Most lesions can be rapidly removed without anesthetic. When lesions have a wide base (>2 mm), consider administering a small bleb of 1% lidocaine with epinephrine beneath the lesion.
(1) Consider administering a small bleb of 1% lidocaine with epinephrine beneath a lesion if it has a base wider than 2 mm.
Use the nondominant hand. Most skin tags can be removed without anesthesia and with limited discomfort if the removal is performed rapidly from stretched skin. The nondominant thumb and index finger should forcefully stretch the skin surface to provide countertraction and to stretch pain fibers.
(2) The nondominant thumb and index finger should forcefully stretch the skin surface to provide countertraction and to stretch pain fibers.
PITFALL: It is easier to remove tags that are elevated with forceps. However, forceps pull up normal tissue beneath the tag, producing more scarring due to deeper dermal injury. Dark-skinned individuals develop much more hypopigmentation and even keloid formation at skin tag removal sites when forceps are used. Avoid the use of forceps, and learn to elevate the lesions in the blades of the scissors.
Use sharp, new, curved iris scissors. The tips of iris scissors are not best for cutting. Place the lesion into the blades of the scissors, at least one fourth of the way back from the tips (Figure 3A). Wedge the closing blades of the scissors beneath the lesion, making sure no surrounding skin is caught between the blades (Figure 3B). Talk to the patient; verbal anesthesia helps. Tell the patient to take a deep breath, and rapidly cut the tag free (Figure 3C). Apply Monsel's solution (i.e., ferric subsulfate) or aluminum chloride solution to the wound base for hemostasis.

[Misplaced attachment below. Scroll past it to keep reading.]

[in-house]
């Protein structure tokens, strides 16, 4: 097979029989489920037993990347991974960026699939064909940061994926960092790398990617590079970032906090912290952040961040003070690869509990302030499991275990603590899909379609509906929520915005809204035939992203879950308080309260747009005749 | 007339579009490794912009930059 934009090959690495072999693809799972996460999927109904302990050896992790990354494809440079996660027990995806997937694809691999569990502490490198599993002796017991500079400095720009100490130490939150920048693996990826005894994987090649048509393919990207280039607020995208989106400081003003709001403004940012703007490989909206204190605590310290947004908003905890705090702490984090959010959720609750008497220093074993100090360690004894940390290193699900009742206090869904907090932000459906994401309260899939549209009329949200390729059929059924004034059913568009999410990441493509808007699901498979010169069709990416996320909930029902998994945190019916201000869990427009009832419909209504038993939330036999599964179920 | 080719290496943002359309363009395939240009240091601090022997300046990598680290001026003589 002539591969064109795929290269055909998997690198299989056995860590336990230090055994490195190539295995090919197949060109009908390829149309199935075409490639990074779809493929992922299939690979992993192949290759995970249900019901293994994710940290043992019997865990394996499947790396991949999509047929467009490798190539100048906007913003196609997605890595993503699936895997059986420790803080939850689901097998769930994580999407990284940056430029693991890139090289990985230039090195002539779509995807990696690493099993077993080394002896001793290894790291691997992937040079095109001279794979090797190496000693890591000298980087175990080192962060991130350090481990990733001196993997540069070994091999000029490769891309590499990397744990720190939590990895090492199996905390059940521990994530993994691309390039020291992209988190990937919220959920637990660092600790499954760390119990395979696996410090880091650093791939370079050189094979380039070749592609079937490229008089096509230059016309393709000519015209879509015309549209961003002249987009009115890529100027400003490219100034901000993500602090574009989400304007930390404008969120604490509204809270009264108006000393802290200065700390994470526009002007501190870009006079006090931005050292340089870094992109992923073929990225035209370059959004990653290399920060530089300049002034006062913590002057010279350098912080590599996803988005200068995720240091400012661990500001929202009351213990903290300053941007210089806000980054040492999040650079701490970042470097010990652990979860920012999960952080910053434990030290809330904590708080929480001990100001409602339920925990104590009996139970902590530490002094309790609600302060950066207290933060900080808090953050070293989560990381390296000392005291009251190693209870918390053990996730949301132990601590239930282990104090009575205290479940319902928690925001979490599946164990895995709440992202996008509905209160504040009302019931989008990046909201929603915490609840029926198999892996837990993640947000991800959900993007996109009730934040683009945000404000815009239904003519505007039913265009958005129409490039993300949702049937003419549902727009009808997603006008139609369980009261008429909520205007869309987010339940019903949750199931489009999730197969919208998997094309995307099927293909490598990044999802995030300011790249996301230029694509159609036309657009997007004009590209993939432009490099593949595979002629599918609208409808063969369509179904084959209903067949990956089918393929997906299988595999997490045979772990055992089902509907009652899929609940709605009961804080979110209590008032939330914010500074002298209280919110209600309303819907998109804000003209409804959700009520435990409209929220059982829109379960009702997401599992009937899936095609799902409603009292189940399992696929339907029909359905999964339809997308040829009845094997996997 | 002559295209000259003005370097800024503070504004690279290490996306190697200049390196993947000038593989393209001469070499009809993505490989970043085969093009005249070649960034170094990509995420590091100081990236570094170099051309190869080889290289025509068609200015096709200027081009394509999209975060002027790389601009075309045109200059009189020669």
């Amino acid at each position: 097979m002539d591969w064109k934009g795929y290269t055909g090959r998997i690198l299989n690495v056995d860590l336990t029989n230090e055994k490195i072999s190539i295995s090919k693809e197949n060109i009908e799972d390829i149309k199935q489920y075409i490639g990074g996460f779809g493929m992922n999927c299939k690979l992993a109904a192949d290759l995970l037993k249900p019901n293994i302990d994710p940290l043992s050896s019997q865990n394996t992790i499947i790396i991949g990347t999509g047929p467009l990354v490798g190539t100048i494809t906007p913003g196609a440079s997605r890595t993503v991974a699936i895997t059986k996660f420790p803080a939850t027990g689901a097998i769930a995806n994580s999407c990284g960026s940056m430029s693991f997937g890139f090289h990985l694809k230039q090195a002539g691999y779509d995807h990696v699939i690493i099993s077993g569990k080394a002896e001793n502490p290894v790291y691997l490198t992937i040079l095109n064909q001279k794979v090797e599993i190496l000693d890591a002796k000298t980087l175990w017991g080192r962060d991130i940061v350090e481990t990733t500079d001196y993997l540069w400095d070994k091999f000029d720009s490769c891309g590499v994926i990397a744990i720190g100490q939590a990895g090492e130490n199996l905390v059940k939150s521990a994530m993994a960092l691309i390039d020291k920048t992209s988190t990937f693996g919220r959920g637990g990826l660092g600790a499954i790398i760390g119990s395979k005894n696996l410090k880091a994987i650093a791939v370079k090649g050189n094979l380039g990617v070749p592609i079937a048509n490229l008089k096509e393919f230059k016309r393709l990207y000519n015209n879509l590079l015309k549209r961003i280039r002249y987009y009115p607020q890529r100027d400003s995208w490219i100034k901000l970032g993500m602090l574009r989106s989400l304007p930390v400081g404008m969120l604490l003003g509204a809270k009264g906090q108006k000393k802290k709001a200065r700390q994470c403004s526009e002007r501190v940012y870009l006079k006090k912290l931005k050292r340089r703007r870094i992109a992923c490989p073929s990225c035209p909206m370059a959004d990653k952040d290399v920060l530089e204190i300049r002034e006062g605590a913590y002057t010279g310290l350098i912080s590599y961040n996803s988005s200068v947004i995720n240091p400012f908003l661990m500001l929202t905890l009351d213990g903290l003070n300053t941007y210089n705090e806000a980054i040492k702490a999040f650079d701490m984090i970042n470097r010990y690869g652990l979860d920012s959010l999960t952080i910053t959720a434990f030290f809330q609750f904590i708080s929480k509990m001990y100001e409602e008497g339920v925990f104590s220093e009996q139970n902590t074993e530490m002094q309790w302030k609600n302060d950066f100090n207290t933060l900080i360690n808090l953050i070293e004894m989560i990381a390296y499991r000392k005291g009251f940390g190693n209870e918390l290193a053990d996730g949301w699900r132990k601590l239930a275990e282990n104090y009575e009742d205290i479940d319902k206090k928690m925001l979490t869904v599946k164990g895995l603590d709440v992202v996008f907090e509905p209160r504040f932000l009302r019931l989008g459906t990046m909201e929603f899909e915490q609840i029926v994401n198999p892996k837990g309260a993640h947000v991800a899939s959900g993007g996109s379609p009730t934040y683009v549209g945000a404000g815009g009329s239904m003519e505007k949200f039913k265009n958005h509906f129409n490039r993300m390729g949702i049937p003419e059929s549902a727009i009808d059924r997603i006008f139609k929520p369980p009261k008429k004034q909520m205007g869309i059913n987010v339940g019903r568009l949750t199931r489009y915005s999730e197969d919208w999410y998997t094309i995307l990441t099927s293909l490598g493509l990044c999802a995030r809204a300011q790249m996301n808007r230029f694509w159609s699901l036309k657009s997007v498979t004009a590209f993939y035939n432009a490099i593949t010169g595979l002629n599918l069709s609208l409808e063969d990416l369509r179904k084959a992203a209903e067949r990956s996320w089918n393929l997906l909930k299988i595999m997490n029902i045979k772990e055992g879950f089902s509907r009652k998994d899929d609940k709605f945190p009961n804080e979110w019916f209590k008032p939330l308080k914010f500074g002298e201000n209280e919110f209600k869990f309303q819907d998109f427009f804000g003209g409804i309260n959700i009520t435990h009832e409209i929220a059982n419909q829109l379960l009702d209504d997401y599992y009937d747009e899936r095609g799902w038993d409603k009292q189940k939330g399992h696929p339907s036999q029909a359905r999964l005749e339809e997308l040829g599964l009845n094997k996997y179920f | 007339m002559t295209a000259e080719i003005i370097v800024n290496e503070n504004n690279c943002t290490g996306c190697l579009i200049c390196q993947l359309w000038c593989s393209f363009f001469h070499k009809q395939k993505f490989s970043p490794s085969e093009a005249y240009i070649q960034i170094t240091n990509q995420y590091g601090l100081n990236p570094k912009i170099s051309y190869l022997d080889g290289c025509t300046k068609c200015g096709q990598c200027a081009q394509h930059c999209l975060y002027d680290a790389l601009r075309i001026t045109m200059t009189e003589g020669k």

(3) Use sharp, new, curved iris scissors.
PITFALL: Straight iris scissors can be used by experienced clinicians but often inadvertently pull surrounding tissue into the blades of the scissors. Use a side-to-side rocking motion to wedge the lesion beneath the blades of the scissors to prevent trauma to surrounding skin.
The base of the lesion is anesthetized, and cautery current is applied to the lesion. Wipe away the necrotic tissue with gauze after the destruction.
(4) Electrocautery destruction.
PITFALL: Avoid full-thickness or deep burns, because greater scarring is produced.
INSTRUMENT AND MATERIALS ORDERING
Required instruments depend on method selected for removal. If scissors removal is chosen, a pair of new, sharp, curved iris scissors should be available. If cryosurgery or electrosurgical destruction is performed, see Chapters 19, 20, 38 and 39 for a description of the needed equipment. Skin preparation recommendations appear in Appendix H.